Exploring the directionality in the relationship between descriptive and injunctive parental and peer norms and snacking behavior in a three-year-cross-lagged study
Number of pages
SourceInternational Journal of Behavioral Nutrition and Physical Activity, 17, (2020), article 76
Article / Letter to editor
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Primary and Community Care
SW OZ BSI CW
SW OZ BSI ON
International Journal of Behavioral Nutrition and Physical Activity
SubjectAll institutes and research themes of the Radboud University Medical Center; Communication and Media; Radboudumc 18: Healthcare improvement science RIHS: Radboud Institute for Health Sciences; Social Development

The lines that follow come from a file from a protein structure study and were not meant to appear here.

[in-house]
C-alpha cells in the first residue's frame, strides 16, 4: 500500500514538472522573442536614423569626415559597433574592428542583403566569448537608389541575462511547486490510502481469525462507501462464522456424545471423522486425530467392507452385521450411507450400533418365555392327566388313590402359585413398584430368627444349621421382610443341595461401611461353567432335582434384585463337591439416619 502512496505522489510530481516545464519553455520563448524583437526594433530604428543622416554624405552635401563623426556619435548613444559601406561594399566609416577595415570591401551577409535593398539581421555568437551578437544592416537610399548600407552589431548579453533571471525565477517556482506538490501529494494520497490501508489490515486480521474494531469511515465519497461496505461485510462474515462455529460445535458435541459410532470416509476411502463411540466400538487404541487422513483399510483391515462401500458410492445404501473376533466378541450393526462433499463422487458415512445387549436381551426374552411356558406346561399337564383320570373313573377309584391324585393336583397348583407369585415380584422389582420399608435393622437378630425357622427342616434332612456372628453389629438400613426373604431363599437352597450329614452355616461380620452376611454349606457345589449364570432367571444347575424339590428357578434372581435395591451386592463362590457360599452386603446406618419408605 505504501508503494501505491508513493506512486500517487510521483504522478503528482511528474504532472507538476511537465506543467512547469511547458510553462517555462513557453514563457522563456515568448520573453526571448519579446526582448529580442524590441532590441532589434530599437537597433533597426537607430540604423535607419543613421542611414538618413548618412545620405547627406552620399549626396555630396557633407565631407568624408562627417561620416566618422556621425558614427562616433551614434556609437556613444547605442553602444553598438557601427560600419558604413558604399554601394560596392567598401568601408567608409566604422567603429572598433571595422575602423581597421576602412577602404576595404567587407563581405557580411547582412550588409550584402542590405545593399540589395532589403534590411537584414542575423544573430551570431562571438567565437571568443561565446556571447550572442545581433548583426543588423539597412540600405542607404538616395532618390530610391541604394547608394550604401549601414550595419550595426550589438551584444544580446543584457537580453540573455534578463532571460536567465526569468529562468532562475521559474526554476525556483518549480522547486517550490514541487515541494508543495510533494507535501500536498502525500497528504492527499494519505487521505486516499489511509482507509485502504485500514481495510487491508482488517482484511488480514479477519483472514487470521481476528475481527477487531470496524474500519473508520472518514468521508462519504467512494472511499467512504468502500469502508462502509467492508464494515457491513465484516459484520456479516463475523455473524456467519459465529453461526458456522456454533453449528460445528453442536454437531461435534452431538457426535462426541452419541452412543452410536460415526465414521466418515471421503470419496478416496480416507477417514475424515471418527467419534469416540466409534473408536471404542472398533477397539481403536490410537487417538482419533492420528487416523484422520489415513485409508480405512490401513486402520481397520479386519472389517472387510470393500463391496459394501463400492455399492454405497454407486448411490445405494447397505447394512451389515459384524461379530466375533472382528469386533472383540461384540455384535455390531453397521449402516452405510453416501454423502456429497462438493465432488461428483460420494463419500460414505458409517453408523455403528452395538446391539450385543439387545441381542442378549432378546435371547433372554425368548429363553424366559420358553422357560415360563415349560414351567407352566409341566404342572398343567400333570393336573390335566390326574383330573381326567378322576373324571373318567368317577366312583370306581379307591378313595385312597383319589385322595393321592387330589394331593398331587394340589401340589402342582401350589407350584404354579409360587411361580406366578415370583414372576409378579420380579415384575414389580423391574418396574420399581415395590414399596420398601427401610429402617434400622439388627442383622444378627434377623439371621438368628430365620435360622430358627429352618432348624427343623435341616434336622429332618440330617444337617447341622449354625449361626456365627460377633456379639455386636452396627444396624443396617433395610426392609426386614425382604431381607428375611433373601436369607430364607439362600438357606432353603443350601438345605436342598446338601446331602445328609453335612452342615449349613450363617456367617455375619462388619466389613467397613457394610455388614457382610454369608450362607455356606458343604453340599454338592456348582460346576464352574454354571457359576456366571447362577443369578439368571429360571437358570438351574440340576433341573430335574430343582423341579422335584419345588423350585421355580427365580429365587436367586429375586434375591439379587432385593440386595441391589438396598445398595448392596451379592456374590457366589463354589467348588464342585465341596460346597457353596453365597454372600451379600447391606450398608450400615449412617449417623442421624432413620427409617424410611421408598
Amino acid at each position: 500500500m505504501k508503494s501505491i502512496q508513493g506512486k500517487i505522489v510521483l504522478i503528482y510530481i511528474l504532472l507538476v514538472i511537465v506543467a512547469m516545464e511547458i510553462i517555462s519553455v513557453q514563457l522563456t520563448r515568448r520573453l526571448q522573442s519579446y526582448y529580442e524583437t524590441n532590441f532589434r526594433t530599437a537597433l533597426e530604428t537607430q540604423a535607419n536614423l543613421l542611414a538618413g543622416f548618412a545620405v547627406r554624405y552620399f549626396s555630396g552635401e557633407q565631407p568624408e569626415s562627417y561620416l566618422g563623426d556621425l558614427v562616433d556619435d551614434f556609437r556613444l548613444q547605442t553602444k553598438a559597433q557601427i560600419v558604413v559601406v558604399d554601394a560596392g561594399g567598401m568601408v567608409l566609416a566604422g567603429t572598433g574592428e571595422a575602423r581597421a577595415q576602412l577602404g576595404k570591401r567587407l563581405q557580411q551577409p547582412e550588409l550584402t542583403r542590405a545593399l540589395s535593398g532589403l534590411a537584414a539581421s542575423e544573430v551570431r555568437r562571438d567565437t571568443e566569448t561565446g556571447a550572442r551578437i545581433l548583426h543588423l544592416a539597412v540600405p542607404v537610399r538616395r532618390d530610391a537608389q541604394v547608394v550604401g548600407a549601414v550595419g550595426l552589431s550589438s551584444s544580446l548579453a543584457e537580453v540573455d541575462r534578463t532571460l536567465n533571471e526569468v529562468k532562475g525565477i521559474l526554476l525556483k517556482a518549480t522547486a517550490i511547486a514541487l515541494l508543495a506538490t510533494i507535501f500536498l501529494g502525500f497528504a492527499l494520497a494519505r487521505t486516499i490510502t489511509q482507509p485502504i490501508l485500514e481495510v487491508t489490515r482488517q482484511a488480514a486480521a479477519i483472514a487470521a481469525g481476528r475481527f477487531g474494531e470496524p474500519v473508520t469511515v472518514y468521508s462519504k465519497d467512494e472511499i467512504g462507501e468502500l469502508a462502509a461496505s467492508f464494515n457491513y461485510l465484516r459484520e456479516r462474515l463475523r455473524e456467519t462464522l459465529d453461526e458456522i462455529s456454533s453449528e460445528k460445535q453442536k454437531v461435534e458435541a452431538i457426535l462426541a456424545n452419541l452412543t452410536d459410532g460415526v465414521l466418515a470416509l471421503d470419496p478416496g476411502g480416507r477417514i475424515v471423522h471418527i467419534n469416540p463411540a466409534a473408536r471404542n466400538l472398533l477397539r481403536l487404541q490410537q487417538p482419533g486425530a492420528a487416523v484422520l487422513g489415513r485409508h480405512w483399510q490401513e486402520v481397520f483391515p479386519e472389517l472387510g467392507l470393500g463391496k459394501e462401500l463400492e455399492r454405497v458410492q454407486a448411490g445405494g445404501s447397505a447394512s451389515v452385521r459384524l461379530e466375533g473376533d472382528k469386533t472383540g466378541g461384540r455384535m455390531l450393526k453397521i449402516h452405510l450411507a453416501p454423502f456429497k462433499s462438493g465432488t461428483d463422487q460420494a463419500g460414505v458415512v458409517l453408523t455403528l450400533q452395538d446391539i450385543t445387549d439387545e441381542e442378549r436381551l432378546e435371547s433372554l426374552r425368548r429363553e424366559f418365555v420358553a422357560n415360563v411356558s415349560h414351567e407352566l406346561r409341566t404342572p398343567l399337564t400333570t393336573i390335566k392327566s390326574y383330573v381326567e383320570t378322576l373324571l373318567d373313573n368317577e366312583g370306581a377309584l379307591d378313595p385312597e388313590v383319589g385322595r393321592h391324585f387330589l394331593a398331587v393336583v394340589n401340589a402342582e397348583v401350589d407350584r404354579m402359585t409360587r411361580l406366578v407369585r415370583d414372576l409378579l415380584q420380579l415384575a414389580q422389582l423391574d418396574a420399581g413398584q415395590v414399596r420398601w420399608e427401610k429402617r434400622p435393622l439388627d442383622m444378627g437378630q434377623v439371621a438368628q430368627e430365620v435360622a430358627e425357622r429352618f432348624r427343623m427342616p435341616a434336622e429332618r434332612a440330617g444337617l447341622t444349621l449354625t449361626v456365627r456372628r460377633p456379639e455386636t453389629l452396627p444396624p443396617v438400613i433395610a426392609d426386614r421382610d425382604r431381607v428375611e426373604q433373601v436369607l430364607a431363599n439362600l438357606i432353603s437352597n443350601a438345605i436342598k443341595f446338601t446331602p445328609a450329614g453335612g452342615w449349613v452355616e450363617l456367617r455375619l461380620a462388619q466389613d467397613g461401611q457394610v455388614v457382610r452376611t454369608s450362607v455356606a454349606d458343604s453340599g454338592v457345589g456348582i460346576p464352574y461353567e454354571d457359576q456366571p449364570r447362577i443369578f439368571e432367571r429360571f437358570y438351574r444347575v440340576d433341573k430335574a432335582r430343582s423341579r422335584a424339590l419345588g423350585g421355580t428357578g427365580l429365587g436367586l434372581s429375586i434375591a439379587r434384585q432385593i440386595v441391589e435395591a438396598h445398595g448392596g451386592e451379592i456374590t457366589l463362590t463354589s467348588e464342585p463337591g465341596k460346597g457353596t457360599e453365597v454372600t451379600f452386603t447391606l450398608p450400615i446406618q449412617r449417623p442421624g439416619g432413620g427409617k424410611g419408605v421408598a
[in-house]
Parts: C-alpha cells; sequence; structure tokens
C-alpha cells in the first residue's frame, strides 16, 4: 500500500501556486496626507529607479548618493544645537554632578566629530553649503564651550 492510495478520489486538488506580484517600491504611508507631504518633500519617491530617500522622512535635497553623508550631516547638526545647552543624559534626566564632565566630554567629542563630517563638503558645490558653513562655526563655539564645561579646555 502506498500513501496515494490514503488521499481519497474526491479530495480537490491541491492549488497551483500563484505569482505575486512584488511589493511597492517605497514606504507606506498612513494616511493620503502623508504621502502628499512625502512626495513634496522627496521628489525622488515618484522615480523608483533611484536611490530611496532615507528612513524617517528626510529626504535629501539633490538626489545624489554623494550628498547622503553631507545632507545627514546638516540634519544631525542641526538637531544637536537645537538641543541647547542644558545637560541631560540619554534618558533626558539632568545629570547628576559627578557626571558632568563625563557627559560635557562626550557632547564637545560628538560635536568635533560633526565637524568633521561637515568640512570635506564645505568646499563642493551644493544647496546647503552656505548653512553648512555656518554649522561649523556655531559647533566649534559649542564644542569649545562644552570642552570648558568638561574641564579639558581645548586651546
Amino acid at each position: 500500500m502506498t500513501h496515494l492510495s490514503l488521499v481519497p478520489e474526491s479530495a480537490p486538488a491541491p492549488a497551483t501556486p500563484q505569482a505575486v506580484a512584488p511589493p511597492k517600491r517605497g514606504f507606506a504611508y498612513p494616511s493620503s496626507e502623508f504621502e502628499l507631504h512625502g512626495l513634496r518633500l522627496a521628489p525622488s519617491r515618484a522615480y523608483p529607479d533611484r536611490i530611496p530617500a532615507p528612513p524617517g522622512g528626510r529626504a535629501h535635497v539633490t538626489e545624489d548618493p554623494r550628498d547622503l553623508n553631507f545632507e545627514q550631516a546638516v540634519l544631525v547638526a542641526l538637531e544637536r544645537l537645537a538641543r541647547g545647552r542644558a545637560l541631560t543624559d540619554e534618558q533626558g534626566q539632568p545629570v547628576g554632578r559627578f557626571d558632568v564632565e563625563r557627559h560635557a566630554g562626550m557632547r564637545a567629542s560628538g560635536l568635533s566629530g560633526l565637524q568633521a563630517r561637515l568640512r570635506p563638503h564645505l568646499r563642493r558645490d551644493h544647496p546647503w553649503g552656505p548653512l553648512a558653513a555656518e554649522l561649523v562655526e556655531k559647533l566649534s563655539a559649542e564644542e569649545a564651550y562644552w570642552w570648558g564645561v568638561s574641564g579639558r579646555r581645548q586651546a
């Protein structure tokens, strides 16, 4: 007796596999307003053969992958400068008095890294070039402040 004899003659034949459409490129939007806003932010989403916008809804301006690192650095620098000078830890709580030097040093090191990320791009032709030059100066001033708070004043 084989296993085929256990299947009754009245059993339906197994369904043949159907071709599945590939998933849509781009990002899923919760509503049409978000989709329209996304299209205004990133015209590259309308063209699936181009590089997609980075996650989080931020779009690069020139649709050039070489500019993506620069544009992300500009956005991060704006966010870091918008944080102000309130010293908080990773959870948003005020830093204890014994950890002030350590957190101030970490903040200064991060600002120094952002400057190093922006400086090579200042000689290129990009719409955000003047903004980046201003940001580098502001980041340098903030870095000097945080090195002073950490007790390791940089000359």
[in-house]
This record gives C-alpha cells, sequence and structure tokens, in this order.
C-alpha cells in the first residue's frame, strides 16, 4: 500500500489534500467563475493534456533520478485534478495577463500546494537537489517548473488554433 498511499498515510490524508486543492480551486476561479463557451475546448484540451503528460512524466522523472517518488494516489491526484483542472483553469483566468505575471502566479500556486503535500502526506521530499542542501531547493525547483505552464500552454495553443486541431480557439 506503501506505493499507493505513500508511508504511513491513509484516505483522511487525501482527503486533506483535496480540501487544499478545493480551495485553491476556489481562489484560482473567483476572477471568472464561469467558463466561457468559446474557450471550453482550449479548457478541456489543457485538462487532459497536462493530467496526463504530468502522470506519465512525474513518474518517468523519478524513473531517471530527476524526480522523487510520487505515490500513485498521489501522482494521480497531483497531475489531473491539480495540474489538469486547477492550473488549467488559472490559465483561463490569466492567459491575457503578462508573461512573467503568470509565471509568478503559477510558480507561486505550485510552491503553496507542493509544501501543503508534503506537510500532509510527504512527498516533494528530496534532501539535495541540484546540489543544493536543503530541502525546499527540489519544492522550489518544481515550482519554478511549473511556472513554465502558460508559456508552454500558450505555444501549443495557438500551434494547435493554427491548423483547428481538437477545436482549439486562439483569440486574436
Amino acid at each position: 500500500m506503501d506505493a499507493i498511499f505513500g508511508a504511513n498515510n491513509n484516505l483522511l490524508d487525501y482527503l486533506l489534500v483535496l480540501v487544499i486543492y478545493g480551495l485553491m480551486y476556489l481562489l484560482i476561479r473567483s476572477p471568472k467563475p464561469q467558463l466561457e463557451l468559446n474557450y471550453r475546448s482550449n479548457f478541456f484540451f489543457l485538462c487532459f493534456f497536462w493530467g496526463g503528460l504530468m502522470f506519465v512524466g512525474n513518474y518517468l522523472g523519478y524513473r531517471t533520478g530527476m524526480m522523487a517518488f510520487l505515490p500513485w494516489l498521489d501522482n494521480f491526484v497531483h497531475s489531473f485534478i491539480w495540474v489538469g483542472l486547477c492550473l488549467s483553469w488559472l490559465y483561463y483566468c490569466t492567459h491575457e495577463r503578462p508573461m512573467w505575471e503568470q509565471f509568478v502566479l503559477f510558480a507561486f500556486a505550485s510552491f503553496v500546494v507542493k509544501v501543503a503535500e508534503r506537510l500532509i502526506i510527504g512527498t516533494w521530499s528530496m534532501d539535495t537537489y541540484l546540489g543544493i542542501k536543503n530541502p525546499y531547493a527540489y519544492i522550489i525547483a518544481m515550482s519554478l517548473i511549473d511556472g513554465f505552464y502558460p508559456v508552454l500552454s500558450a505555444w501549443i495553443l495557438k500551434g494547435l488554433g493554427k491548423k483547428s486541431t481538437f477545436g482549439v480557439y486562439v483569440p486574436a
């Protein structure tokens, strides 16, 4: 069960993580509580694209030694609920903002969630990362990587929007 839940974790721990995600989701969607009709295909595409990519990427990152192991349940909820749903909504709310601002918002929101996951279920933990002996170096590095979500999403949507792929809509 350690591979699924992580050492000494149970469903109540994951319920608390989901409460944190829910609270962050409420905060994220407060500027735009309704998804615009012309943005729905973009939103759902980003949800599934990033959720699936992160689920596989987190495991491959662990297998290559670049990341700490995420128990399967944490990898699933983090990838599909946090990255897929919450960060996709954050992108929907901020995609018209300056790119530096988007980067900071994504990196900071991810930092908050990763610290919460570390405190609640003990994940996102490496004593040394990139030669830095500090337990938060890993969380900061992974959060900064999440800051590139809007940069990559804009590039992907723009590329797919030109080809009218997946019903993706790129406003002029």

Background: People's eating behavior is assumed to be influenced by what other people do (perceived descriptive norms) and what others approve of (perceived injunctive norms). It has been suggested that adolescents are more susceptible to peer norms than parental norms, because they experience a strong need for group acceptance that leads to conforming to peer group norms. The current study examined changes in snacking behavior and four types of social norms (i.e., parental and peer descriptive and injunctive norms) that promoted fruit and vegetable intake among adolescents. This study was the first to examine whether snacking behavior also influenced norm perceptions by testing the directionality of these associations. Methods: The study consisted of 819 participants (M [SD] age = 11.19 [1.36]; 46.1% boys), collected at three time points (T1 = 2016, T2 = 2017 and T3 = 2018) during the MyMovez project. Self-reported frequency of snack consumption, perceived parental and peer descriptive and injunctive norms were assessed. The primary analysis consisted of a series of cross-lagged autoregressive models specified in a structural equation modeling framework. Results: Model comparisons testing the descriptive and injunctive norms in separate models and in an additional combined model revealed evidence for bi-directional associations between norms and snacking behavior. Descriptive peer and parent norms were not found to have an effect on subsequent snacking behaviors. Perceived injunctive parental norms were positively associated with healthy snack food intake and negatively associated with unhealthy snack intake (forward direction). Injunctive peer norms were negatively associated with healthy snack food intake. In addition, higher unhealthy snack food intake was negatively associated with the perception of descriptive and injunctive parental norms 1 year later (reversed direction). We did not find peer norms to be more closely associated with changes in snacking behaviors compared to parental norms. Conclusions: Parents expecting their children to snack healthy had a positive influence on healthy snacking behavior whereas only acting as a healthy role model did not. Future research should address the possible interaction between descriptive and injunctive norms. Research should also take into account the bi-directional relations between eating behaviors and normative perceptions.
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